• George Oliver

Moonshots, public innovation and engaged communities

Updated: Jan 16, 2021

The important thing for Government is not to do things which individuals are doing already, and to do them a little better or a little worse, but to do those things which at present are not done at all’.

So wrote Keynes in 1926, a view reproduced in The Entrepreneurial State, the 2015 book in which Mariana Mazzucato argued it is often public innovation and investment which creates the environment in which private entrepreneurship can thrive.

An obvious example of such came in September 1962 as John F. Kennedy told 40,000 people: 'We choose to go to the Moon in this decade and do the other things, not because they are easy, but because they are hard…’

In a 2011 pamphlet, Mazzucato argues that the state can '...proactively create strategy around a new high growth area before the potential is understood by the business community (from the internet to nanotechnology), funding the most uncertain phase of the research that the private sector is too risk-averse to engage with, seeking and commissioning further developments, and often even overseeing the commercialisation process. In this sense it has played an important entrepreneurial role.'

Local Government is not tasked with kickstarting moonshots on the same scale as JFK. But it is expected to formulate ideas which shape the vision for the future direction of our communities. Its creativity (or lack of) undoubtedly impacts the success (or otherwise) of local environments. Ideas are being turned into plans into policy every day. These policies shape the way we live and interact.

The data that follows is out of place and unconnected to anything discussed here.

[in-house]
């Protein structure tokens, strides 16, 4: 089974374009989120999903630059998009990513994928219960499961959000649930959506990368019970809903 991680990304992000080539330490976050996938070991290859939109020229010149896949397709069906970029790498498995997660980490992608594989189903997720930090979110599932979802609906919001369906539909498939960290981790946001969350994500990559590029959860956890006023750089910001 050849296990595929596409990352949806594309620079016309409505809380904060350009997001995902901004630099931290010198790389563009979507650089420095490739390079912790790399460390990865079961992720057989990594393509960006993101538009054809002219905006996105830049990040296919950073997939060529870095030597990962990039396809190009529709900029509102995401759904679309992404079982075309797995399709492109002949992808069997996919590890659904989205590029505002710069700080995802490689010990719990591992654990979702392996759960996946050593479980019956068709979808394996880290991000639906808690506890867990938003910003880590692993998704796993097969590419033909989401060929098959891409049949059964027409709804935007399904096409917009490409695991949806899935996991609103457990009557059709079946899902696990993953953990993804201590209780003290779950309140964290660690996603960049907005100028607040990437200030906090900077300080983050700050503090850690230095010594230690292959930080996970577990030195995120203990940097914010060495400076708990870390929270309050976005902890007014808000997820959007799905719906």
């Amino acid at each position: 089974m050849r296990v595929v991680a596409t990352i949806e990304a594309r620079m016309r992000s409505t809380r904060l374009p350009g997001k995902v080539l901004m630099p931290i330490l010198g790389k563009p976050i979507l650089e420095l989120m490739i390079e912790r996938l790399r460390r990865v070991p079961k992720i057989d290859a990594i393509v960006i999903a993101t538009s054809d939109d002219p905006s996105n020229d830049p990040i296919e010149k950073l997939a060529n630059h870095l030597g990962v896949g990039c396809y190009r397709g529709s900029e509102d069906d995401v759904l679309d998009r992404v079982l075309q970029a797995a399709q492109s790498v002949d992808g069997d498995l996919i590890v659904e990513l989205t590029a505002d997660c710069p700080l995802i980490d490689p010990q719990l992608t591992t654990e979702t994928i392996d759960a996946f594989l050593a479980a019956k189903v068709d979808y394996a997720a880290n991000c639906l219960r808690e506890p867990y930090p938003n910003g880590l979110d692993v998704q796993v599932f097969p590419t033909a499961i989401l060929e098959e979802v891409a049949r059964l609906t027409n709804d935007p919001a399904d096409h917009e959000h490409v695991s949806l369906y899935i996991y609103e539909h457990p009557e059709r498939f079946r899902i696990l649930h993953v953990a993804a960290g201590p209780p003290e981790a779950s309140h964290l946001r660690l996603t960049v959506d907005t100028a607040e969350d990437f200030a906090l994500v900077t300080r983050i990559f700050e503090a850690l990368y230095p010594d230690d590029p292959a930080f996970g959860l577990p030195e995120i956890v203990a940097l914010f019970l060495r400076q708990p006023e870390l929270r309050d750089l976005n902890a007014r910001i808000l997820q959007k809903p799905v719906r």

Local innovation has been particularly visible during the response to the pandemic. We only need visit local hospitals to see how innovative real-time response (often with little money to spend) can be implemented swiftly and successfully. The UHL board was hearing as early as March 26 that the NHS had made more changes in 10 days than it had in 10 years. What was being learned by officials in real time was already expected to translate into the norms of the future.

But what happens next? How does a city such as Leicester build back better? That is the question currently being considered by organisations including De Montfort University and Leicester City Council.

Not all routes to recovery lie in the hands of policy-makers, of course. It is within the community and is in the coming together of people in the face of a shared adversity. It’s why, for several months on end, people stood on their doorsteps on Thursday nights to applaud. It’s why they donated money to campaigns such as LeicestershireLive’s There With You Fund. As Jean-Louis Missika, deputy mayor of Paris and in charge of town planning and economic development, said in the summer: “The crisis also shows the best in people”.

“There’s always been a strong, supportive sense of community spirit in Leicester,” policy strategist Rory Palmer, who is also Leicester’s former deputy mayor and MEP, told 1284 director George Oliver recently. “During the local lockdown we saw that expressed in new ways. People were more than prepared to reach out and help those in need and we see that continuing to this day.”

  • George Oliver and Rory Palmer will be discussing Build Back Better in Leicester during a public event during Leicester Business Festival. They will be joined on November 10 by guests including Professor Ivan Browne, the city’s Director of Public Health, Mark Charlton, DMU's associate director of public engagement, and Jenny Cross, area lead of the Federation of Small Businesses. Free tickets for the event, hosted by 1284 Ltd, are available via the festival’s website. Photo: History in HD on Unsplash.

17 views0 comments